While U.S. banking companies wait out the financial crisis in Asia, they are steadily building businesses in a less troublesome emerging market-Eastern Europe.

A number of leading banks, including Citicorp, J.P. Morgan & Co., Chase Manhattan Corp., and BankAmerica Corp., have stepped up their banking activities in the region.

These companies are emboldened by a regional economy that has grown rapidly since 1990.

U.S. banks have an opportunity to sell services there that they had previously offered only in other markets.

Citicorp, the second-largest U.S. banking company, is arguably the most ambitious player in the region, given its twin focuses on retail and corporate business.

The company has 13 branches in six countries, principally Hungary, Poland, and the Czech Republic.

Besides planning continued expansion in the region, U.S. bankers there are very optimistic about growth in businesses such as loan syndications, foreign currency exchange, and project finance.

"There are a number of reasons to be optimistic," said David Simmons, head of research for Eastern Europe at Citicorp.

"Foreign investment is still picking up; these economies are still relatively small; while they are displaying superior growth, there is a decline in inflation, and there is continued overall progress in the economy."

Like Citicorp, Chase Manhattan Corp., the largest U.S. banking company, is also bullish on Eastern Europe, though it is focusing on the a host of corporate businesses such as corporate lending, project finance, and capital markets activities.

J.P. Morgan has also positioned itself for continued growth in this region, despite the problems in Asia.

"The fallout from Asia on this region's capital flows has been relatively limited," according to Mark Thirlwell, emerging markets analyst at J.P. Morgan & Co. in London. "Recent investor interest suggests that there is certainly scope for continued growth."

Morgan, which is highlighting investment banking activities, is expecting domestic demand growth in Eastern Europe to reach 3% this year.

"One reason why this region has fared well is its close trade links to Western Europe," Mr. Thirlwell said. "With the EU area well on track for solid growth this year, Central Europe's current account will be cushioned against the pressures coming from Asia."

Since its 1994 creation of a Central and Eastern European group, Bank of America has seen a surge of growth in the region, and it has been active in more than 35 transactions in areas such as syndicated lending, project finance lending, advisory, cash management, cross-border leasing, and capital markets activities.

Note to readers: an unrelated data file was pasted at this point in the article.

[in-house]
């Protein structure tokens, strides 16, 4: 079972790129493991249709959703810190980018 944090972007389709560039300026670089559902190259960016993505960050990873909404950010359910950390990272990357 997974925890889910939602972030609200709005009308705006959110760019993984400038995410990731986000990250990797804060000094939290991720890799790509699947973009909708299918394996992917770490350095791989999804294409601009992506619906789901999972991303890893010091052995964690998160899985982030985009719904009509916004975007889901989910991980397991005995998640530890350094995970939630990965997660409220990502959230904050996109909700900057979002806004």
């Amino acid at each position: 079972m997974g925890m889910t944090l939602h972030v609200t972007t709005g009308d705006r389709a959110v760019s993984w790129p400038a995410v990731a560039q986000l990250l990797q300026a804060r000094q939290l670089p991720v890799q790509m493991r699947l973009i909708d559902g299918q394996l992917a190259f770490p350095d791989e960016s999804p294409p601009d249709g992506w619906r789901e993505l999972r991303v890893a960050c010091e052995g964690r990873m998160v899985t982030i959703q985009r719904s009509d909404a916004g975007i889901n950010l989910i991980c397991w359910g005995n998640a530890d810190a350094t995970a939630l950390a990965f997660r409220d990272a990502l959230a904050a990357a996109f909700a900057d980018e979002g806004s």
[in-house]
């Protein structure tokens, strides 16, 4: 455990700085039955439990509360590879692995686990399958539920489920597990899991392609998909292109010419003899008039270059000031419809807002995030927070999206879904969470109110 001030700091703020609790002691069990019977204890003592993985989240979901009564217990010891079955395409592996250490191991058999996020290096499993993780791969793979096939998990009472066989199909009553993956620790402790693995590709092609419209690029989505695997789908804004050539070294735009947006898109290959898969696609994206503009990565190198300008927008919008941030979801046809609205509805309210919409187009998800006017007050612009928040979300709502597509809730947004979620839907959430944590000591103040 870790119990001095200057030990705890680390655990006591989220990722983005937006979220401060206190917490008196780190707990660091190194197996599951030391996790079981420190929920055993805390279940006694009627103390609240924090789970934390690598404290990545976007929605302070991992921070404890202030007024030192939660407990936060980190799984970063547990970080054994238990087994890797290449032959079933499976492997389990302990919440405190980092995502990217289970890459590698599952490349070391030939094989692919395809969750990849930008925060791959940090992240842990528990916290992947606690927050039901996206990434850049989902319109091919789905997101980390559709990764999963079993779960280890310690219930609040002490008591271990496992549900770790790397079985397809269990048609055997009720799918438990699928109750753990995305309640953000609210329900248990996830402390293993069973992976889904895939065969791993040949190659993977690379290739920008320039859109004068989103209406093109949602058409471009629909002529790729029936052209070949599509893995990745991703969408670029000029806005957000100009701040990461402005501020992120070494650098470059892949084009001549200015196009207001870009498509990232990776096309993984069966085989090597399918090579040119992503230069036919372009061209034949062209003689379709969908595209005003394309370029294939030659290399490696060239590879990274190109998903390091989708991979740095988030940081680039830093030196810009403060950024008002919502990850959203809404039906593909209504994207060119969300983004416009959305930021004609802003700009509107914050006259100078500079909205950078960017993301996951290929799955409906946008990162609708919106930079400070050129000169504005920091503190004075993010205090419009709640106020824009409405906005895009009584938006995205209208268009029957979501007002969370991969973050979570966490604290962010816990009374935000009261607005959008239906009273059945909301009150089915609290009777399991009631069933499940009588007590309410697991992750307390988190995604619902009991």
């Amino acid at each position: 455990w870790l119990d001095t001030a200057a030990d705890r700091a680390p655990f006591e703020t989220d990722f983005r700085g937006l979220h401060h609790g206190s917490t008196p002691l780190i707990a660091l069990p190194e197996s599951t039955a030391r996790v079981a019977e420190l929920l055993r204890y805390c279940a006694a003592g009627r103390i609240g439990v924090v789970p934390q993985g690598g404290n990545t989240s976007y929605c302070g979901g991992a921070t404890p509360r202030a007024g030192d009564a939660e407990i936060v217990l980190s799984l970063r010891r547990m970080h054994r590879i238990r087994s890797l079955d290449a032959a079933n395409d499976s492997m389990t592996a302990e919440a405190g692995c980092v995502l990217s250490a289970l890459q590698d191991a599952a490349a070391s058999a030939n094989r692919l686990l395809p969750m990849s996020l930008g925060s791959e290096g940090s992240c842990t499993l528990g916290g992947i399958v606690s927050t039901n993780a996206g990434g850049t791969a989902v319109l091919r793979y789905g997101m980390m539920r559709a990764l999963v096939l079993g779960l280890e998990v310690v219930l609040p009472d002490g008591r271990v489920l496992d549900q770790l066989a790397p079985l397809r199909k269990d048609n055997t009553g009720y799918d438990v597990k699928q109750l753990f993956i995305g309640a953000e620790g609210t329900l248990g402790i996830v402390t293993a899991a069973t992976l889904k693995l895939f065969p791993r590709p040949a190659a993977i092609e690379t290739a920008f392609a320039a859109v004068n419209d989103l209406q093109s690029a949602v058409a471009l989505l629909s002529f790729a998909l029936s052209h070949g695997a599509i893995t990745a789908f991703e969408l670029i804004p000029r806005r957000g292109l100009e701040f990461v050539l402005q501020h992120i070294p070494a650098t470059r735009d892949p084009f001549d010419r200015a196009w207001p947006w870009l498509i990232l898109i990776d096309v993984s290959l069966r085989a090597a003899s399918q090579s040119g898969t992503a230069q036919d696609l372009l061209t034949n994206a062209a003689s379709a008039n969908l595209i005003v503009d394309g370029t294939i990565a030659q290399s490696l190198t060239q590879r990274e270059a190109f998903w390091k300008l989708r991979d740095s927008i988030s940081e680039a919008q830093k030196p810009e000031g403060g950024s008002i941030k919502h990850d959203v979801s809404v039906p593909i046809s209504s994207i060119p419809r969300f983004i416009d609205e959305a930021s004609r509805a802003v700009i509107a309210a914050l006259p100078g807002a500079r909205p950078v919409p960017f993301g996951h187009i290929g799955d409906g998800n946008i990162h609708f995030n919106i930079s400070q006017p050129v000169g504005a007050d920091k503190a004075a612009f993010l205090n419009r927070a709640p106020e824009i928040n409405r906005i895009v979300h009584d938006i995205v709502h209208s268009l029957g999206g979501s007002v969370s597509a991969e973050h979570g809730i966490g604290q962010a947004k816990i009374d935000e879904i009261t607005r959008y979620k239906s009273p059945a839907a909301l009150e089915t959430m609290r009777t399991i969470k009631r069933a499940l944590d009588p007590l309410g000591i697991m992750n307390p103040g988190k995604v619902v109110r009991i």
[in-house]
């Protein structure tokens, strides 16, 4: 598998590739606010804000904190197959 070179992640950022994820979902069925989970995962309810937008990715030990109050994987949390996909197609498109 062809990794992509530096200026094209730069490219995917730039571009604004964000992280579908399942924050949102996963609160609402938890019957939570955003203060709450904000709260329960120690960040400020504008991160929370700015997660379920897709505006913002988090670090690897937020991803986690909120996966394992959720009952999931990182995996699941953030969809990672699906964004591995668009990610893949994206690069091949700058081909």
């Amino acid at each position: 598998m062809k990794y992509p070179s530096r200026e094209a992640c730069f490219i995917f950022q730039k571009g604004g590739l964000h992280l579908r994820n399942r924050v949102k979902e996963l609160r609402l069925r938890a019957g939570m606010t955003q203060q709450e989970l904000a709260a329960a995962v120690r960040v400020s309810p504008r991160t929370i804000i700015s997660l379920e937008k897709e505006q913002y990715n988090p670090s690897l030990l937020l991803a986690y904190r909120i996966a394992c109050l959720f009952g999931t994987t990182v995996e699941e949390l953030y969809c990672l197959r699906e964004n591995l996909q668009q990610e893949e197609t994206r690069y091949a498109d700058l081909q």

Analysts, however, cited some potential negatives in the region.

They pointed out that increases in the cost of international capital will rein in growth in these emerging economies. Moreover, increased competition from Asian exporters benefiting from a drop in their currencies' value may undercut Eastern European exporters.

Bankers pointed out that Eastern and Central Europe can learn from Asia's turmoil by examining the crucial importance of transparency and prudent regulation.

This extends from the timely release of reliable economic data to the effective enforcement of conservative banking regulations and capital market and company accounting rules that meet international standards.

For example, Eastern Europe has less short-term debt than Asia and has adopted "better" currency policies, often using exchange rate bands rather than fixed rates.

Like Asia, Eastern Europe is filled with imprudent and politically motivated bank lending. In the Czech Republic and Slovakia, where the largest banks are state-controlled, about 30% of bank loans are nonperforming.

Some countries still employ archaic accounting rules, and several of the stock markets are poorly regulated. The result of this is that the market is unable to price assets and thus could scare off investors.

A lesson that can be learned from the Asian crisis is the risk involved in rapid credit growth. Across the region there has been a surge in money supplies as credit creation has sought to match either consumer demand, government infrastructure spending, or both.

Because this has fueled imports, current-account deficits have appeared.

A western banker who asked not to be named said, "When internal or external demand disappears, currencies, banks, and stock markets can crash, and this should say it all."

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